Rwanda, a landlocked Central African nation of roughly 10 million people, has garnered much global attention for its longstanding ethnic conflicts and subsequent violence, most notably the tragic genocide of 1994.

The two main ethnic groups are the Tutsis and the Hutus, with the latter comprising approximately 85% of the population. The inter-ethnic conflict does not primarily lie on religious and language barriers as most Rwandans share the same religion, Christianity, and the same language, Kinyarwanda, but the roots of this tension may lie in the influence of Belgian rule in the first half of the 20th century. The tension between these groups escalated to become the Rwandan Civil War of 1990 when the Tutsi refugee group residing in Uganda, called the Rwandan Patriotic Front, attacked Rwanda.

In April 1994, both the Rwandan and Burundian Presidents were shot down in an airplane as it approached the Kigali airport. This sparked the genocide, and in the next 100 days, between 800,000 and 1 million Tutsi and moderate Hutus were killed. The international community failed to stop the slaughter.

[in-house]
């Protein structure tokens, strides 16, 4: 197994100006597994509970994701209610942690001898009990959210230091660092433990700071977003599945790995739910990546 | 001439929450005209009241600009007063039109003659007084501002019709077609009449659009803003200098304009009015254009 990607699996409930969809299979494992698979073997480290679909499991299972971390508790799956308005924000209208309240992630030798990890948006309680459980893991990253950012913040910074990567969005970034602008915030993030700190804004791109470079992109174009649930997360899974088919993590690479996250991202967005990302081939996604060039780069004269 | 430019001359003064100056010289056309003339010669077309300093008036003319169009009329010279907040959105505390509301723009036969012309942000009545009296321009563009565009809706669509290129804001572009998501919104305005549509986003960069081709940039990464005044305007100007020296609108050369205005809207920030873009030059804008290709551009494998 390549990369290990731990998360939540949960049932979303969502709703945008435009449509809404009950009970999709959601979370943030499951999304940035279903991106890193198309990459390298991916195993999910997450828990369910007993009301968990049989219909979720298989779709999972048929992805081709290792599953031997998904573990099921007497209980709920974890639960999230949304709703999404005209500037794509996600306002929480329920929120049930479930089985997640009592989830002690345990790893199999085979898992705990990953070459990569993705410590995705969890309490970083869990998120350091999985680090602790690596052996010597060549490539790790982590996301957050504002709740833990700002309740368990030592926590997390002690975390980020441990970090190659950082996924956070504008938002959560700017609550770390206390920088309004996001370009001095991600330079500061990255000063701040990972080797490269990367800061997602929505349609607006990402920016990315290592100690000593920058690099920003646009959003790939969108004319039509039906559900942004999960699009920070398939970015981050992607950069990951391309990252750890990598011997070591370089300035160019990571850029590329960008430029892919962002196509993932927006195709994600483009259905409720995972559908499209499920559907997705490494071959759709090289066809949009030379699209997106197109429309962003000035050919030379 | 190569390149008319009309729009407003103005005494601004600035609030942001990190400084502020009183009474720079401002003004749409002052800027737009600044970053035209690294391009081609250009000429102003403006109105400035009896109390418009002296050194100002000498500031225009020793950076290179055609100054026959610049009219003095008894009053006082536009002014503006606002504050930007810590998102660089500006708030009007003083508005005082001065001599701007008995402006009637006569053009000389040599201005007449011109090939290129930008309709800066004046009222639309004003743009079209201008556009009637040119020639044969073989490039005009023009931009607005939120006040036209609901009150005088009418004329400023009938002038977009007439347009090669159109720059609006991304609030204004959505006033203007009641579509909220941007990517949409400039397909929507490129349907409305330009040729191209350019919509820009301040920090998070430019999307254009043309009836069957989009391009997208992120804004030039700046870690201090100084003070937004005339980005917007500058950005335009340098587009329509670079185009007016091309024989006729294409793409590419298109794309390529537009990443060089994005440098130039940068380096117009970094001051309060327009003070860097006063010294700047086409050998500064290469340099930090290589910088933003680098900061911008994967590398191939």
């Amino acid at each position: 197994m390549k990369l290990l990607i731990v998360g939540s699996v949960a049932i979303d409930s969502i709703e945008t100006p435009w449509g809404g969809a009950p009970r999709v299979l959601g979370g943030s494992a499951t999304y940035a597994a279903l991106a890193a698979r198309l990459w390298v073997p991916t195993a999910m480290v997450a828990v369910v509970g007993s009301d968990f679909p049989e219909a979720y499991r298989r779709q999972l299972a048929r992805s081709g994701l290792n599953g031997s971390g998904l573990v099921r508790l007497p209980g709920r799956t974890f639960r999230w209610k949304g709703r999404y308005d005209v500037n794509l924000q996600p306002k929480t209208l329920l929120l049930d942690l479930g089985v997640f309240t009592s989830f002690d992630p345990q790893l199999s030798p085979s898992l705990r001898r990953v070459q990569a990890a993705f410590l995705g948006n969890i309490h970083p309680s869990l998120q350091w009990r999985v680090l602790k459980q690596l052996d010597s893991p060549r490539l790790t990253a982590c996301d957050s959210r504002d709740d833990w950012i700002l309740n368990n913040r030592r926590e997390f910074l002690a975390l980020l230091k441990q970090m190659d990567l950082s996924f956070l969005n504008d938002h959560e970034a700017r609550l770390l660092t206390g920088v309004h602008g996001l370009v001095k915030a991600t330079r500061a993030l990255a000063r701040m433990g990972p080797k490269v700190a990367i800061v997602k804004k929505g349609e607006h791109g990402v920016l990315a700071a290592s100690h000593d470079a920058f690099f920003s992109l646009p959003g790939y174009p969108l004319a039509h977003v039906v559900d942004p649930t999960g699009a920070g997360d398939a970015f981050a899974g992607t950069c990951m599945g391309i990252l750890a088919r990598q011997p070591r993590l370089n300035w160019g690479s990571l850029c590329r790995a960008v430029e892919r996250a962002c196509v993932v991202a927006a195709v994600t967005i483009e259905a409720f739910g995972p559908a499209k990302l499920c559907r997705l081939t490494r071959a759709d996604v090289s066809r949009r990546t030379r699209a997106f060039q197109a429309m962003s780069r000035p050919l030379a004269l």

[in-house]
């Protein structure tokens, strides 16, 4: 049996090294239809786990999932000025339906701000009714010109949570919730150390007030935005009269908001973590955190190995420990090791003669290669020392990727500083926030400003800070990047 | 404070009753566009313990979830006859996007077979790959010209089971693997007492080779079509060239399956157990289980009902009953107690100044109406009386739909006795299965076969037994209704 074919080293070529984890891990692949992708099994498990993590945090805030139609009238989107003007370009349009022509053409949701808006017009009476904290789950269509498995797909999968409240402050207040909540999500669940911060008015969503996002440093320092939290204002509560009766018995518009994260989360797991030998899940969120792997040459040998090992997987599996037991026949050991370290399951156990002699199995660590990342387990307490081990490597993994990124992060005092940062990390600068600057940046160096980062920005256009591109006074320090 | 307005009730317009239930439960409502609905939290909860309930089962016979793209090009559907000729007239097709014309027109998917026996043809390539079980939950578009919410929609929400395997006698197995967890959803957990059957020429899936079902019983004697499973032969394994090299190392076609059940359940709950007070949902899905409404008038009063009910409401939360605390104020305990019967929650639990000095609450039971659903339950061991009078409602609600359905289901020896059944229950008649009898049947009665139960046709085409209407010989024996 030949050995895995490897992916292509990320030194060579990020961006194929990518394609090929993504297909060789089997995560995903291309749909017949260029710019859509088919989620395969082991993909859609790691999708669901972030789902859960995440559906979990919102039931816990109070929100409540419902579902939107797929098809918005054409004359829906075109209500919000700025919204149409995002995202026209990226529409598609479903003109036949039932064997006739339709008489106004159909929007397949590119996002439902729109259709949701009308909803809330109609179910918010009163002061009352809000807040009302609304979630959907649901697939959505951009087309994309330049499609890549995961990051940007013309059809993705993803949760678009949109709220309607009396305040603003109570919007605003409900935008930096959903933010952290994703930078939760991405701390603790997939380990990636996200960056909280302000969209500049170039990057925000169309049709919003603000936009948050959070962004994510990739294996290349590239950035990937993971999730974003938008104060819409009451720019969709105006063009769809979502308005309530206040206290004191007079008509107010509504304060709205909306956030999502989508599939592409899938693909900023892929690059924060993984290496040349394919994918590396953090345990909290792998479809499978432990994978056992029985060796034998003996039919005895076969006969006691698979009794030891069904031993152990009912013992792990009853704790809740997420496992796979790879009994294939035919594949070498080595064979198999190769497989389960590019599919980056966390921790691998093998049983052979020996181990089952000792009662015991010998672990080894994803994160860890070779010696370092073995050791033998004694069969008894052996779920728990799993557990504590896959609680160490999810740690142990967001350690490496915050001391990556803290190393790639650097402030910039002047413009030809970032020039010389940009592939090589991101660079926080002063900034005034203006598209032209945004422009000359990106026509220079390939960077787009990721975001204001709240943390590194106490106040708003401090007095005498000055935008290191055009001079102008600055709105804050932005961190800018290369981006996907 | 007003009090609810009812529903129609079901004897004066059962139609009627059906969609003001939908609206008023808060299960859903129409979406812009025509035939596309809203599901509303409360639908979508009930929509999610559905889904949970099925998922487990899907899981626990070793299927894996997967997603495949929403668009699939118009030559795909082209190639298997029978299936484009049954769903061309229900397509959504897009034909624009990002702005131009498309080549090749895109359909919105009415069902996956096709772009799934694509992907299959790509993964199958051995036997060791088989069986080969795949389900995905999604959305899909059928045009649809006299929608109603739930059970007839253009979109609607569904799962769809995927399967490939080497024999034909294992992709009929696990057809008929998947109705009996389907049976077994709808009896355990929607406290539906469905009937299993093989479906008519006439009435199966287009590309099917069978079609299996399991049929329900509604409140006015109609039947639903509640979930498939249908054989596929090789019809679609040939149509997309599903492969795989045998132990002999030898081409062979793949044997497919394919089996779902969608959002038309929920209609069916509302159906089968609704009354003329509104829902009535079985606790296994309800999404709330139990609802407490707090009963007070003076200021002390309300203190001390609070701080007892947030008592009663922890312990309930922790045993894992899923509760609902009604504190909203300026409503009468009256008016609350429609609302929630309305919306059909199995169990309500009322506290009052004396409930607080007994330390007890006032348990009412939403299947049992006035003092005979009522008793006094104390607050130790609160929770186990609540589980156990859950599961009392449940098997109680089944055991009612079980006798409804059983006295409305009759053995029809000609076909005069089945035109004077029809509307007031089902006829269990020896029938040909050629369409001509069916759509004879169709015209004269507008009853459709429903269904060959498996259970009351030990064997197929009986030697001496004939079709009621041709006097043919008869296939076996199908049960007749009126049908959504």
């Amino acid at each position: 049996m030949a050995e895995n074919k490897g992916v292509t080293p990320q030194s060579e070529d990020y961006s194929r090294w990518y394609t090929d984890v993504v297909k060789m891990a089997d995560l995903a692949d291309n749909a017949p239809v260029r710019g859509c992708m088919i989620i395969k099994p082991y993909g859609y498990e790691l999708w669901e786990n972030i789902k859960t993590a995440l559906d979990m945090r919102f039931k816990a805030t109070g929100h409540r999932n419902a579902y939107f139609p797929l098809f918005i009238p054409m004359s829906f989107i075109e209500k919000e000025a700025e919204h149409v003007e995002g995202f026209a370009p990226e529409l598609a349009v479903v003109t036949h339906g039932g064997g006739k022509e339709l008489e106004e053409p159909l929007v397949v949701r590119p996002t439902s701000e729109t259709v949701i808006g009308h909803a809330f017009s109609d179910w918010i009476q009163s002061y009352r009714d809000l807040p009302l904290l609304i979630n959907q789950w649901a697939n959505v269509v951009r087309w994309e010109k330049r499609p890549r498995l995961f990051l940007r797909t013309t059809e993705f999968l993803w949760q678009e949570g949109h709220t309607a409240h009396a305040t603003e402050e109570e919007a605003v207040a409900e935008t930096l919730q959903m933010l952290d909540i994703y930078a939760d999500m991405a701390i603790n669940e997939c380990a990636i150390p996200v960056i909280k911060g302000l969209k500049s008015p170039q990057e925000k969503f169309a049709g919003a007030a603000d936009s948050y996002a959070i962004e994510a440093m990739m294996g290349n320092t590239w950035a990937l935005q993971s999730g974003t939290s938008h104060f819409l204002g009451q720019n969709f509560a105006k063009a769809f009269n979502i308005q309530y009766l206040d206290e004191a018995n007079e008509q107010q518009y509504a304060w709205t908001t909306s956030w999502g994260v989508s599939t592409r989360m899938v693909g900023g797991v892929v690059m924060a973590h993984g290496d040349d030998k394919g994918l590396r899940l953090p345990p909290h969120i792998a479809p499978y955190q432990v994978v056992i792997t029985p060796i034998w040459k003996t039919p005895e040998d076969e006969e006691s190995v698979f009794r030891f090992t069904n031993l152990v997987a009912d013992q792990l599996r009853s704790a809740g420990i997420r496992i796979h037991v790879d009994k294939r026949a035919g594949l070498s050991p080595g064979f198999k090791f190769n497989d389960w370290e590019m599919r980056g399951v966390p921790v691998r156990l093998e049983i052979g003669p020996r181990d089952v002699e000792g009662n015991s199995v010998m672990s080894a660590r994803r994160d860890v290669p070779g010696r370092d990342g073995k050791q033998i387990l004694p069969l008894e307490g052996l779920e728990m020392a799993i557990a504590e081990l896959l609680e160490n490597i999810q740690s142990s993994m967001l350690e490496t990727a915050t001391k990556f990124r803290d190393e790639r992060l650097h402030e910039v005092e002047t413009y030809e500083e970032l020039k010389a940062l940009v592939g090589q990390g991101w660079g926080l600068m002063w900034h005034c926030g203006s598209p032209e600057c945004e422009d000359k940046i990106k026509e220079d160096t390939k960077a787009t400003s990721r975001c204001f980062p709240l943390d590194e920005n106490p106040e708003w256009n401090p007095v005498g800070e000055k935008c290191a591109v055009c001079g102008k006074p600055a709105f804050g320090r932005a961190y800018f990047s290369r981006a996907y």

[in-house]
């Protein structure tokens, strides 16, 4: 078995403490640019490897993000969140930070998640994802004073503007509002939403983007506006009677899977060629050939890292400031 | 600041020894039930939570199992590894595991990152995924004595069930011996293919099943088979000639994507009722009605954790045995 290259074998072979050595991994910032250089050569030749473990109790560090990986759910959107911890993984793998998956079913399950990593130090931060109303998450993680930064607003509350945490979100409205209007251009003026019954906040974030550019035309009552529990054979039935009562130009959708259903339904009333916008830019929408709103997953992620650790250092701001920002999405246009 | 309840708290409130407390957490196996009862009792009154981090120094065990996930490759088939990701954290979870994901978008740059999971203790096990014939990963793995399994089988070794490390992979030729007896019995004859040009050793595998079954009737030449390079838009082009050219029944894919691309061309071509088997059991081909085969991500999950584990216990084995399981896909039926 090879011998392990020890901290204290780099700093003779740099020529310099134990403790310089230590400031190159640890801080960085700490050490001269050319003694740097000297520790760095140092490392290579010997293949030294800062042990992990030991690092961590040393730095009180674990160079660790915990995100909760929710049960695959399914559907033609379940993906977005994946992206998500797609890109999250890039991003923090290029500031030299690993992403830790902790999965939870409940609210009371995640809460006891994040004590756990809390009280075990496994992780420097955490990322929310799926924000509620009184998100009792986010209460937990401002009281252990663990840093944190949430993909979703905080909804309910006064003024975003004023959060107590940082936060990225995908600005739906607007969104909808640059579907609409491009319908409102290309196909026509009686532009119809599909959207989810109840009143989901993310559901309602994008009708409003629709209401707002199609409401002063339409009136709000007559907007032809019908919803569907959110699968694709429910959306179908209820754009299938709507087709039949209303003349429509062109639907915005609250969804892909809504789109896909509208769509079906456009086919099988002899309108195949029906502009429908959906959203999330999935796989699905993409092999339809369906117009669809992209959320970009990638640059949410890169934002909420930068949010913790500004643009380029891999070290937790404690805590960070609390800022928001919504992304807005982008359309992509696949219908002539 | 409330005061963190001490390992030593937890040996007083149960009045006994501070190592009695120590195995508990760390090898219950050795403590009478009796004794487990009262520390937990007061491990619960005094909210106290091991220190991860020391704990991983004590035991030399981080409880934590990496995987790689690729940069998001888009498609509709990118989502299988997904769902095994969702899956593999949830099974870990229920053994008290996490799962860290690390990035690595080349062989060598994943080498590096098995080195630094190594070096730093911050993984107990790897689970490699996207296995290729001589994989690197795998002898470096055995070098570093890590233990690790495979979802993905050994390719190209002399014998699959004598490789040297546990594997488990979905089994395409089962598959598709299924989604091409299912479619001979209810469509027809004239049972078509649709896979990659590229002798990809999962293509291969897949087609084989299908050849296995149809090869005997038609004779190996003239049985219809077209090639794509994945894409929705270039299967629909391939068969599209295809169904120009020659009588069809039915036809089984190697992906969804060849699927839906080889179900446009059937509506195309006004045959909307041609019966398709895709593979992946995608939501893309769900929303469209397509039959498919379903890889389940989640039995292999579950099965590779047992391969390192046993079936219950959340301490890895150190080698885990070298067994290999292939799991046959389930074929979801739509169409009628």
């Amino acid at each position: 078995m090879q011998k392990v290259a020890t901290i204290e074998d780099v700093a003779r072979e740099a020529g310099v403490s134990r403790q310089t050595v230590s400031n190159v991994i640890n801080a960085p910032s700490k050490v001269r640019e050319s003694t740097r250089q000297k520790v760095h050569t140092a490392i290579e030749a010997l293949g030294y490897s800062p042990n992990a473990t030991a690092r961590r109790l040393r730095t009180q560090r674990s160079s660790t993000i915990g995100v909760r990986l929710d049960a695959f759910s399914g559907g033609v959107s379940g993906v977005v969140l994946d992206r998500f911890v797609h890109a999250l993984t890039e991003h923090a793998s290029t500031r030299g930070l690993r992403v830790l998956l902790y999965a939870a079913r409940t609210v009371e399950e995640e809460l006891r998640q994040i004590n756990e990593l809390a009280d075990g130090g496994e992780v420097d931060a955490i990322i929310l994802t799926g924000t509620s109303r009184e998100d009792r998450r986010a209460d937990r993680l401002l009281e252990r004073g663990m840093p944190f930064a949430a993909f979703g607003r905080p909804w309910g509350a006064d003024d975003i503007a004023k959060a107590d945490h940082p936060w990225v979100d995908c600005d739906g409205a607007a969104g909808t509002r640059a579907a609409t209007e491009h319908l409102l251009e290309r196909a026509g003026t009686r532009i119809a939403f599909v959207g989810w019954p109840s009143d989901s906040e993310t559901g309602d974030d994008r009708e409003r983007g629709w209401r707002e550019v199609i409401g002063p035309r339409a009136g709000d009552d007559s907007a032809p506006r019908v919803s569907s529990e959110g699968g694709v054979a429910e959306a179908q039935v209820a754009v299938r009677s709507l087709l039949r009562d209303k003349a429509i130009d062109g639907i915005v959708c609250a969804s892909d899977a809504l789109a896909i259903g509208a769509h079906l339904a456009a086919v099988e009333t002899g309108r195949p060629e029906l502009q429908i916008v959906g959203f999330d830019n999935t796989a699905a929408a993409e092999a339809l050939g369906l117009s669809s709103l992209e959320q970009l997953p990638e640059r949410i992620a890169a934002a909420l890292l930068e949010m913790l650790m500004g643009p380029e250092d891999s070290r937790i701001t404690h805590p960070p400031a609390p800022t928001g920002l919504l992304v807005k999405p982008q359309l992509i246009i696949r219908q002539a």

While the genocide is a still a powerful image in the representation of Rwanda in the media, Rwanda has made great strides in many areas, including its medical initiatives, particularly its anti-malaria programs which earned Rwanda an award from the African Leaders Malaria Alliance. The country’s natural beauty and rich cultural traditions have also gained international attention. The country’s variety of natural wonders – from lakes to volcanoes and from mountain gorillas to rare birds – have led to a growing tourism industry.

Rwanda is home to tens of thousands of refugees, mainly from the Democratic Republic of Congo and Burundi. Programs that bring together various ethnic groups from Rwanda as well as refugee populations are in great need. Furthermore, those initiatives, which target youth who are unfortunately familiar with incidents of massive violence, are especially useful to create new generations of local peacemakers.

In addition to the RDDC/FIDESCO Rwanda Youth education initiative in Kigali, RDDC also holds an annual program, The Water Project, which takes place in the town of Rugerero that borders the Democratic Republic of the Congo. This location allows RDDC to bring together 150 children from various ethnic groups. The organization uses the creative force of dance to appeal to this large group of children and allows them to first learn and then educate others regarding a variety of social issues, especially public health topics, such as water conservation.